Silverstone plans 50th anniversary celebrations

Drivers on the podium at last year's British Grand Prix at Silverstone. This year's race will be the 50th since Luigi Villoresi (pictured below) won the first ever event on October 2 1948
Drivers on the podium at last year's British Grand Prix at Silverstone. This year's race will be the 50th since Luigi Villoresi (pictured below) won the first ever event on October 2 1948

Aylesbury Vale racetrack Silverstone will host a special celebration for its 50th British Grand Prix this year.

There will be a number of events for fans including a Heritage Village, featuring memorable and historical moments charting the history of the famous circuit.

This year’s race (July 4-6) will be the 50th British Grand Prix since Luigi Villoresi (pictured inset) won the first ever event on October 2 1948, two years before the inauguration of the FIA Formula One World Championship in 1950.

During the Second World War many of Britain’s existing circuit layouts had become unusable, which lead the Royal Automobile Club to take out a one-year lease on the newly-redundant RAF Silverstone airfield site in 1948.

The original race track was created using the two longest runways as straights and large sections of the perimeter road, which were narrowed in parts by hay bales to funnel the cars through the corners.

The inaugural 65-lap Royal Automobile Club International Grand Prix, run under the then-new Formula One regulations on the long 3.7-mile (5.9km) circuit in front of 100,000 spectators, was won by Italian Villoresi in a Maserati, with his team-mate Alberto Ascari in second ahead of British driver Bob Gerard.

From 28 drivers, 20 were British in that first ever race were British and, while an Italian took the honours that day, more British drivers have gone on to win their home race than any other nationality. Twelve British drivers have won their home Grand Prix over the years, 10 of whom have won at Silverstone, including the Vale’s very own Sir Jackie Stewart, who lives in Edlesborough.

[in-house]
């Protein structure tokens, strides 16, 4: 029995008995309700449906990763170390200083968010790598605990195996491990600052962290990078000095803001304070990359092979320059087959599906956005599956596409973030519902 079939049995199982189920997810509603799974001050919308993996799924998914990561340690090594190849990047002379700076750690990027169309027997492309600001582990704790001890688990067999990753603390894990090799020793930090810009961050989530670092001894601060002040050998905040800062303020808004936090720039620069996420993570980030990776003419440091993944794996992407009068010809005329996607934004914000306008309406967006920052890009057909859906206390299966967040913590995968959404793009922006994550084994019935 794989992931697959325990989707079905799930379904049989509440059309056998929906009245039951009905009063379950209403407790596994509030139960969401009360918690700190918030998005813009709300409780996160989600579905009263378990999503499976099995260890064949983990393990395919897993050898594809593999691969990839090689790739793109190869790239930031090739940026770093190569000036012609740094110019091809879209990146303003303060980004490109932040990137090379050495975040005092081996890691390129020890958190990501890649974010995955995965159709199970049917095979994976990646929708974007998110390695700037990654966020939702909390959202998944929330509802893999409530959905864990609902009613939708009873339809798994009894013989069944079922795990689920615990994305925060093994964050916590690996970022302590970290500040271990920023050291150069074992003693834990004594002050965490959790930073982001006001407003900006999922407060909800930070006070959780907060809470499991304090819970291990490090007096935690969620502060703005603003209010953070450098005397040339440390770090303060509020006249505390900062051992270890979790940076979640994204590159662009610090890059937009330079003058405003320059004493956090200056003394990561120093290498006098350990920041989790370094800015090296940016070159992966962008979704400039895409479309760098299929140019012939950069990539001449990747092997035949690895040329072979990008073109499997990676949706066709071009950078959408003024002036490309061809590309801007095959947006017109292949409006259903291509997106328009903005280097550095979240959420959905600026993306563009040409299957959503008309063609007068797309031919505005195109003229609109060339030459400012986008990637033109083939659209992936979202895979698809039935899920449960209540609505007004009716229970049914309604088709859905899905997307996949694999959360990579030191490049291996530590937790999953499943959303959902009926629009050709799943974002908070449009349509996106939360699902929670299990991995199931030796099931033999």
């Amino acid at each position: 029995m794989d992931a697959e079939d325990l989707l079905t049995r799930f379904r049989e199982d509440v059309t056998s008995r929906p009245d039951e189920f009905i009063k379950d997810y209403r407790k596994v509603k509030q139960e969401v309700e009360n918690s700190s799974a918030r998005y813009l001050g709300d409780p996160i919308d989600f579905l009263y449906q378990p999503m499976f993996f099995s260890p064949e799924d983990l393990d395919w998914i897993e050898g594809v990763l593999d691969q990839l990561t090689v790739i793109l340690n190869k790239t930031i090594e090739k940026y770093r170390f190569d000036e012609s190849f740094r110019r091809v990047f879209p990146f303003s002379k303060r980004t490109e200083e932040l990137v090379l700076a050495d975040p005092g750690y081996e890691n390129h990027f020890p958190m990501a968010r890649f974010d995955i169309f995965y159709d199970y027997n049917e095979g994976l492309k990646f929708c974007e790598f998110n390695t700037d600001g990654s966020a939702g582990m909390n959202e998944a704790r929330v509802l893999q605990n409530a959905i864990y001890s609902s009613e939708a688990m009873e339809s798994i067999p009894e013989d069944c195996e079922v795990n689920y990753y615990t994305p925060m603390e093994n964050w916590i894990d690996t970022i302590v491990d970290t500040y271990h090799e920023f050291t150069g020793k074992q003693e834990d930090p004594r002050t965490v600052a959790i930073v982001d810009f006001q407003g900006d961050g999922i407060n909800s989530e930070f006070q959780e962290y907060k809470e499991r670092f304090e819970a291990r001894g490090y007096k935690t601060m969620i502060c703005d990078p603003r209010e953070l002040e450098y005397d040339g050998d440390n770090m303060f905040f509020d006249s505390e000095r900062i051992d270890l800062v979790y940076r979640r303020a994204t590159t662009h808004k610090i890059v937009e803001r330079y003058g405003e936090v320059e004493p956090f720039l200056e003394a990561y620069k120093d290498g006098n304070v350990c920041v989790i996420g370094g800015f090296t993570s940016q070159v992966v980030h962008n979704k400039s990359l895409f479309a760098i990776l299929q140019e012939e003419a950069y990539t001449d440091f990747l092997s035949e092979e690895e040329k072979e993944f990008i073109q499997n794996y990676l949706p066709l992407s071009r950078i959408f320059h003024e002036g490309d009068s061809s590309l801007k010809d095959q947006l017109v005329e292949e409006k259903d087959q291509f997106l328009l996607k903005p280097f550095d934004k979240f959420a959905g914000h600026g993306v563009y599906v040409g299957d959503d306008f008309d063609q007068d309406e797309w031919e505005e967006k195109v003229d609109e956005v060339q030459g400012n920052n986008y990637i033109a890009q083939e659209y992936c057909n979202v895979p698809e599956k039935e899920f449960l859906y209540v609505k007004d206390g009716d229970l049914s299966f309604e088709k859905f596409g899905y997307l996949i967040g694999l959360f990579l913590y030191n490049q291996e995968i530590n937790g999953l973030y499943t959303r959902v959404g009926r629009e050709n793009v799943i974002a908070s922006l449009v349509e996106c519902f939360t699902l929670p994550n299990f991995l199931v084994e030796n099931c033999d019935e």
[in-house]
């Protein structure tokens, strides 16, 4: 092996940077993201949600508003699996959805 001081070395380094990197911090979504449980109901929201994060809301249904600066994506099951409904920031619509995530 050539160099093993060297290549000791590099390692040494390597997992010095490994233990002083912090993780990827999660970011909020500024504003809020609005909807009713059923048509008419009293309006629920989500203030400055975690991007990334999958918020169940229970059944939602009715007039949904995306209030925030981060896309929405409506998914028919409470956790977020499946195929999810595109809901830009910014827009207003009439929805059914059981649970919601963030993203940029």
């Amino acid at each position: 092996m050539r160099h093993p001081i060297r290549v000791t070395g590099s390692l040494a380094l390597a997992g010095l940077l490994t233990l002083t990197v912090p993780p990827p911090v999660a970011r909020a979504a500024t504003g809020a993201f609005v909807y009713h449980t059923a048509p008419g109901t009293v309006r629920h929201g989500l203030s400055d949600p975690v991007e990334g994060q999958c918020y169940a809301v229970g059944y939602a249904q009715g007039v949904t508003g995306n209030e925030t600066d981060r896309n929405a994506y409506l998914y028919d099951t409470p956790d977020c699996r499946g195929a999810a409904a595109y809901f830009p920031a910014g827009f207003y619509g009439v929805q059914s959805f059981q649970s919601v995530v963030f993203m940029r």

Another Vale man has also twice tasted victory at what he considers his ‘home-from-home’ track. Aussie Mark Webber, who lives in Aston Clinton, enjoyed memorable victories ‘just down the road’ before retiring at the end of last season to race sports cars for Porsche in the World Endurance Championship.

To commemorate the milestone there will also be iconic F1 cars from the 50 years on show.

Richard Phillips, managing director of Silverstone Circuits Limited, said: “The British Grand Prix is the jewel in the crown of British motor sport and one of the most important races on the Formula 1 calendar; the drivers often comment that Silverstone is up there with circuits like Monaco, Monza and Spa as a race they really want to win. 2014 will be extra special with plenty of commemorative events and activities for fans to look forward to, as well as the race itself, which promises to be as exciting as ever as the teams fight to get the most out of their cars under the new regulations.”

Former F1 racer Martin Brundle, commenting about Silverstone and its 50th British Grand Prix at the Autosport International Show, said: “Classic events like Silverstone mean so much. It’s a really important race for British F1 drivers. Not having a British Grand Prix would be like not having a Monaco Grand Prix or Monza.

“It has a massive halo effect on everything we do, including helping to develop young drivers into Formula 1, NASCAR, IndyCar, rally or Le Mans drivers. Look how important the British motor sport industry is to this country; we have this incredible business, history, heritage that is British motor sport, and the British Grand Prix is at the heart of it all.”